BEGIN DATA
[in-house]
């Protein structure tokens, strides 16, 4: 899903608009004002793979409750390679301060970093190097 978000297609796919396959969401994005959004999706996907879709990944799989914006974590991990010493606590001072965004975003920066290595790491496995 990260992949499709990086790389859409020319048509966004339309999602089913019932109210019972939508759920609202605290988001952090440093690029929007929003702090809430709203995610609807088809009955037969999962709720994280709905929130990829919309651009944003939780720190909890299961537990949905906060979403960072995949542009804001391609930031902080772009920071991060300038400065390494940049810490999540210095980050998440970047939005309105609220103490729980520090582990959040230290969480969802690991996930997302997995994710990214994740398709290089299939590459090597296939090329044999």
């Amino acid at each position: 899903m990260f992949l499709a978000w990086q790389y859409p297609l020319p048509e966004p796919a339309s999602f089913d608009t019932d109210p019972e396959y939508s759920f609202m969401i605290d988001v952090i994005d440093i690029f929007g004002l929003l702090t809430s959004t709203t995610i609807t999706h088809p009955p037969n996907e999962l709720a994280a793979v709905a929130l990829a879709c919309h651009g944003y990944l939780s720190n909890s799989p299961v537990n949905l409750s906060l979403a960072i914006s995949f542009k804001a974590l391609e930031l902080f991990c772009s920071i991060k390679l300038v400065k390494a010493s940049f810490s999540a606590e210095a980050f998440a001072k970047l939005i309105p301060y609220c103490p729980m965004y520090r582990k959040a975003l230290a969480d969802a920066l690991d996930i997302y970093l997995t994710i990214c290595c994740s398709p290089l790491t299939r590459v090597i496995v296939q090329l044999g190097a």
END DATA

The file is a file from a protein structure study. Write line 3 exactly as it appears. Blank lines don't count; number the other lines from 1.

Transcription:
């Amino acid at each position: 899903m990260f992949l499709a978000w990086q790389y859409p297609l020319p048509e966004p796919a339309s999602f089913d608009t019932d109210p019972e396959y939508s759920f609202m969401i605290d988001v952090i994005d440093i690029f929007g004002l929003l702090t809430s959004t709203t995610i609807t999706h088809p009955p037969n996907e999962l709720a994280a793979v709905a929130l990829a879709c919309h651009g944003y990944l939780s720190n909890s799989p299961v537990n949905l409750s906060l979403a960072i914006s995949f542009k804001a974590l391609e930031l902080f991990c772009s920071i991060k390679l300038v400065k390494a010493s940049f810490s999540a606590e210095a980050f998440a001072k970047l939005i309105p301060y609220c103490p729980m965004y520090r582990k959040a975003l230290a969480d969802a920066l690991d996930i997302y970093l997995t994710i990214c290595c994740s398709p290089l790491t299939r590459v090597i496995v296939q090329l044999g190097a």